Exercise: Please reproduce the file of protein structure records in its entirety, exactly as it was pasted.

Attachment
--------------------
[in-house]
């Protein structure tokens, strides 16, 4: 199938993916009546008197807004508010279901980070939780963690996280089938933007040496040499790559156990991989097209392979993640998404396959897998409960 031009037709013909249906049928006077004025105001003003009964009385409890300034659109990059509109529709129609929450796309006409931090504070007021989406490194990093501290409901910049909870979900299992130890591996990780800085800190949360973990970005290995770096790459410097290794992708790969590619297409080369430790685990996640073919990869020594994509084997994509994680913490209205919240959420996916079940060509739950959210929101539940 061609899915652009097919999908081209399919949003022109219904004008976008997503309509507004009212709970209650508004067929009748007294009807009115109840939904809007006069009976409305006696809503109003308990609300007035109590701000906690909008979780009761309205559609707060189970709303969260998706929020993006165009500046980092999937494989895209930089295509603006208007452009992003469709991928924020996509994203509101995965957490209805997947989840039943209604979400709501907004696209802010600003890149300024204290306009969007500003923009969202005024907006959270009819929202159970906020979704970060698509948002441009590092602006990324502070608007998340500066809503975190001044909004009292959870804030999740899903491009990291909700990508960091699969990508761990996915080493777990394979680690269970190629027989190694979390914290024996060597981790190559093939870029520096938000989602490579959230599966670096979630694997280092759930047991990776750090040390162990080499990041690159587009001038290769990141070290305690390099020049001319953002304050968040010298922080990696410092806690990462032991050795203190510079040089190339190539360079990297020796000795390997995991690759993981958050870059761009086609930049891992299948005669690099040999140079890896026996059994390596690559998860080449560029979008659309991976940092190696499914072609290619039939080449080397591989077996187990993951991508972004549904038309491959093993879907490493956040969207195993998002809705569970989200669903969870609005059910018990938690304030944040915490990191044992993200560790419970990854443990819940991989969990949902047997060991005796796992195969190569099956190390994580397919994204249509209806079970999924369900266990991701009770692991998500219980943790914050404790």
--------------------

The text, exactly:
[in-house]
């Protein structure tokens, strides 16, 4: 199938993916009546008197807004508010279901980070939780963690996280089938933007040496040499790559156990991989097209392979993640998404396959897998409960 031009037709013909249906049928006077004025105001003003009964009385409890300034659109990059509109529709129609929450796309006409931090504070007021989406490194990093501290409901910049909870979900299992130890591996990780800085800190949360973990970005290995770096790459410097290794992708790969590619297409080369430790685990996640073919990869020594994509084997994509994680913490209205919240959420996916079940060509739950959210929101539940 061609899915652009097919999908081209399919949003022109219904004008976008997503309509507004009212709970209650508004067929009748007294009807009115109840939904809007006069009976409305006696809503109003308990609300007035109590701000906690909008979780009761309205559609707060189970709303969260998706929020993006165009500046980092999937494989895209930089295509603006208007452009992003469709991928924020996509994203509101995965957490209805997947989840039943209604979400709501907004696209802010600003890149300024204290306009969007500003923009969202005024907006959270009819929202159970906020979704970060698509948002441009590092602006990324502070608007998340500066809503975190001044909004009292959870804030999740899903491009990291909700990508960091699969990508761990996915080493777990394979680690269970190629027989190694979390914290024996060597981790190559093939870029520096938000989602490579959230599966670096979630694997280092759930047991990776750090040390162990080499990041690159587009001038290769990141070290305690390099020049001319953002304050968040010298922080990696410092806690990462032991050795203190510079040089190339190539360079990297020796000795390997995991690759993981958050870059761009086609930049891992299948005669690099040999140079890896026996059994390596690559998860080449560029979008659309991976940092190696499914072609290619039939080449080397591989077996187990993951991508972004549904038309491959093993879907490493956040969207195993998002809705569970989200669903969870609005059910018990938690304030944040915490990191044992993200560790419970990854443990819940991989969990949902047997060991005796796992195969190569099956190390994580397919994204249509209806079970999924369900266990991701009770692991998500219980943790914050404790």